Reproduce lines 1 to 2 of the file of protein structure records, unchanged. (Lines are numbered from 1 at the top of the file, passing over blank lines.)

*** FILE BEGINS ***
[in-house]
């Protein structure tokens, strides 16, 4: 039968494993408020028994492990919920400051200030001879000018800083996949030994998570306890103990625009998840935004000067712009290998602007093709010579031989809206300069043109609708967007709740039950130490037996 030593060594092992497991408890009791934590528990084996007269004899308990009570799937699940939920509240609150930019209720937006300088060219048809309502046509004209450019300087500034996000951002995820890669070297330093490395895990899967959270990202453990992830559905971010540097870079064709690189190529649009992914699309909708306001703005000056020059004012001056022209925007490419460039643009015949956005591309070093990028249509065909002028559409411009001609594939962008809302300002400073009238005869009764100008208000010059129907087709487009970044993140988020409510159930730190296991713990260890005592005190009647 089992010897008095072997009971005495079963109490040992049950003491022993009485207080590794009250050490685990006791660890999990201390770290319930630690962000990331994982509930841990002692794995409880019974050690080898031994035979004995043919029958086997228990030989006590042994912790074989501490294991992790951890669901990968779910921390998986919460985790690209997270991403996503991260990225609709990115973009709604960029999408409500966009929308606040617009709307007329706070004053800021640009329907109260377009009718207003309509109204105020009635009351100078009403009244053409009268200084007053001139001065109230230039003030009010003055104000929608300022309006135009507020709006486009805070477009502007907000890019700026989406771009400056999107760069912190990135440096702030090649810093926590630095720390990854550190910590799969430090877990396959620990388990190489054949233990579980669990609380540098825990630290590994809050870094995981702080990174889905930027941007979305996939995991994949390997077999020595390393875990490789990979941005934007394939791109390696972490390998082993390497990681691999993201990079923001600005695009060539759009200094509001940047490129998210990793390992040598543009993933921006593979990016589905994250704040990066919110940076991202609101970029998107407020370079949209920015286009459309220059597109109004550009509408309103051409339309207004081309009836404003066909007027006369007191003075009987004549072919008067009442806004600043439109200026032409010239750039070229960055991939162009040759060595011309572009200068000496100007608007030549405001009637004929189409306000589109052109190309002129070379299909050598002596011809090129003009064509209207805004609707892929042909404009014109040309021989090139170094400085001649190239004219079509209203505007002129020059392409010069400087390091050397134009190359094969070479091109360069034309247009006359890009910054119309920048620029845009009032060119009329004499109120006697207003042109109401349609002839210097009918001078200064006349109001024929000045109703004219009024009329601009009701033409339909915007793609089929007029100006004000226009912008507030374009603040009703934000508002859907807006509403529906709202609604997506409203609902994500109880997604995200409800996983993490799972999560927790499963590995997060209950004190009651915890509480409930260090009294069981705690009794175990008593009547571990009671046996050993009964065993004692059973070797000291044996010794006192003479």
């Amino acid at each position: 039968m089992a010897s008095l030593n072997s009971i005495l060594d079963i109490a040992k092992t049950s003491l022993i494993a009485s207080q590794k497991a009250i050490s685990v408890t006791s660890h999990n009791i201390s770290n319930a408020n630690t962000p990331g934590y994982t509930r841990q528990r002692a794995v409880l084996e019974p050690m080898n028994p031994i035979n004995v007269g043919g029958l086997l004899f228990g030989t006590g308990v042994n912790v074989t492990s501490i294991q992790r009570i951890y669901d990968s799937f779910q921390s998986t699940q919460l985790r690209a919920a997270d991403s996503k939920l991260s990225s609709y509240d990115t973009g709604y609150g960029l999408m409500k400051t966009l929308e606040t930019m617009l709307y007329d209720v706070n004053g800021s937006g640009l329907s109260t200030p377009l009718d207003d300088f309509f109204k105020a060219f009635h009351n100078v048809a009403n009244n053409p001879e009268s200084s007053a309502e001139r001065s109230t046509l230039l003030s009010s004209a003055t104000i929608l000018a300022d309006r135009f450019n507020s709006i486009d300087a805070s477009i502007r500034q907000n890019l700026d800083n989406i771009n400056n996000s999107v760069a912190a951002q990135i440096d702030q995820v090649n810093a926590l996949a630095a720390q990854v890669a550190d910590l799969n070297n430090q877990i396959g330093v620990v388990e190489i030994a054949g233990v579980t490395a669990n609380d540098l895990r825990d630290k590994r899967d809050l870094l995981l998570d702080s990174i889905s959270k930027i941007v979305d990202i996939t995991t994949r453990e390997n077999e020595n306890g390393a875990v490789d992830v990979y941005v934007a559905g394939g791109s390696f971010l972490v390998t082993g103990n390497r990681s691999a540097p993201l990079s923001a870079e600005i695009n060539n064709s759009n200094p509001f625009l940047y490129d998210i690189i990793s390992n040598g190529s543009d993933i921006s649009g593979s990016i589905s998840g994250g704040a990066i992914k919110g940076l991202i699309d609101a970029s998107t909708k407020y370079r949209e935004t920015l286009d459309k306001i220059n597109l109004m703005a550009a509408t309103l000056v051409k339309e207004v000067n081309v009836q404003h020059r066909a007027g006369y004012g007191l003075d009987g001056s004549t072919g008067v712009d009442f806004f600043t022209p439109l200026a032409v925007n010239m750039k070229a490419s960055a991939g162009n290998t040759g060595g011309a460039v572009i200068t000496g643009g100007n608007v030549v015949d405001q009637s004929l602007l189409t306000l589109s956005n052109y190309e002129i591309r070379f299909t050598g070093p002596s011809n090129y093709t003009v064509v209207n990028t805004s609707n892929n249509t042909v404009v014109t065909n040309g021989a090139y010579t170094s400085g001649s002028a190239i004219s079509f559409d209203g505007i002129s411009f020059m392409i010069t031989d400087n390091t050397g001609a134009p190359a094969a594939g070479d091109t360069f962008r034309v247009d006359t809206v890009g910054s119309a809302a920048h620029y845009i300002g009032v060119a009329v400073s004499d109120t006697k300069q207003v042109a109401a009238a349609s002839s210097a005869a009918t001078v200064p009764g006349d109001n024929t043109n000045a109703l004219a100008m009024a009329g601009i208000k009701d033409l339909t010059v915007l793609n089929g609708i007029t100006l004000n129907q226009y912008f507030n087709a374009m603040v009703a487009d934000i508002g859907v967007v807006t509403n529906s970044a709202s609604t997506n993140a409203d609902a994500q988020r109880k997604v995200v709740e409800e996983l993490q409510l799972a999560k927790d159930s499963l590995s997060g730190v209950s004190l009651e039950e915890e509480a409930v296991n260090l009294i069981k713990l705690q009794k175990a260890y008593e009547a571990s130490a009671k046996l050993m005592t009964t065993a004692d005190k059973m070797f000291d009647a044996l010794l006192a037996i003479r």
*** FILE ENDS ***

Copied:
[in-house]
């Protein structure tokens, strides 16, 4: 039968494993408020028994492990919920400051200030001879000018800083996949030994998570306890103990625009998840935004000067712009290998602007093709010579031989809206300069043109609708967007709740039950130490037996 030593060594092992497991408890009791934590528990084996007269004899308990009570799937699940939920509240609150930019209720937006300088060219048809309502046509004209450019300087500034996000951002995820890669070297330093490395895990899967959270990202453990992830559905971010540097870079064709690189190529649009992914699309909708306001703005000056020059004012001056022209925007490419460039643009015949956005591309070093990028249509065909002028559409411009001609594939962008809302300002400073009238005869009764100008208000010059129907087709487009970044993140988020409510159930730190296991713990260890005592005190009647 089992010897008095072997009971005495079963109490040992049950003491022993009485207080590794009250050490685990006791660890999990201390770290319930630690962000990331994982509930841990002692794995409880019974050690080898031994035979004995043919029958086997228990030989006590042994912790074989501490294991992790951890669901990968779910921390998986919460985790690209997270991403996503991260990225609709990115973009709604960029999408409500966009929308606040617009709307007329706070004053800021640009329907109260377009009718207003309509109204105020009635009351100078009403009244053409009268200084007053001139001065109230230039003030009010003055104000929608300022309006135009507020709006486009805070477009502007907000890019700026989406771009400056999107760069912190990135440096702030090649810093926590630095720390990854550190910590799969430090877990396959620990388990190489054949233990579980669990609380540098825990630290590994809050870094995981702080990174889905930027941007979305996939995991994949390997077999020595390393875990490789990979941005934007394939791109390696972490390998082993390497990681691999993201990079923001600005695009060539759009200094509001940047490129998210990793390992040598543009993933921006593979990016589905994250704040990066919110940076991202609101970029998107407020370079949209920015286009459309220059597109109004550009509408309103051409339309207004081309009836404003066909007027006369007191003075009987004549072919008067009442806004600043439109200026032409010239750039070229960055991939162009040759060595011309572009200068000496100007608007030549405001009637004929189409306000589109052109190309002129070379299909050598002596011809090129003009064509209207805004609707892929042909404009014109040309021989090139170094400085001649190239004219079509209203505007002129020059392409010069400087390091050397134009190359094969070479091109360069034309247009006359890009910054119309920048620029845009009032060119009329004499109120006697207003042109109401349609002839210097009918001078200064006349109001024929000045109703004219009024009329601009009701033409339909915007793609089929007029100006004000226009912008507030374009603040009703934000508002859907807006509403529906709202609604997506409203609902994500109880997604995200409800996983993490799972999560927790499963590995997060209950004190009651915890509480409930260090009294069981705690009794175990008593009547571990009671046996050993009964065993004692059973070797000291044996010794006192003479």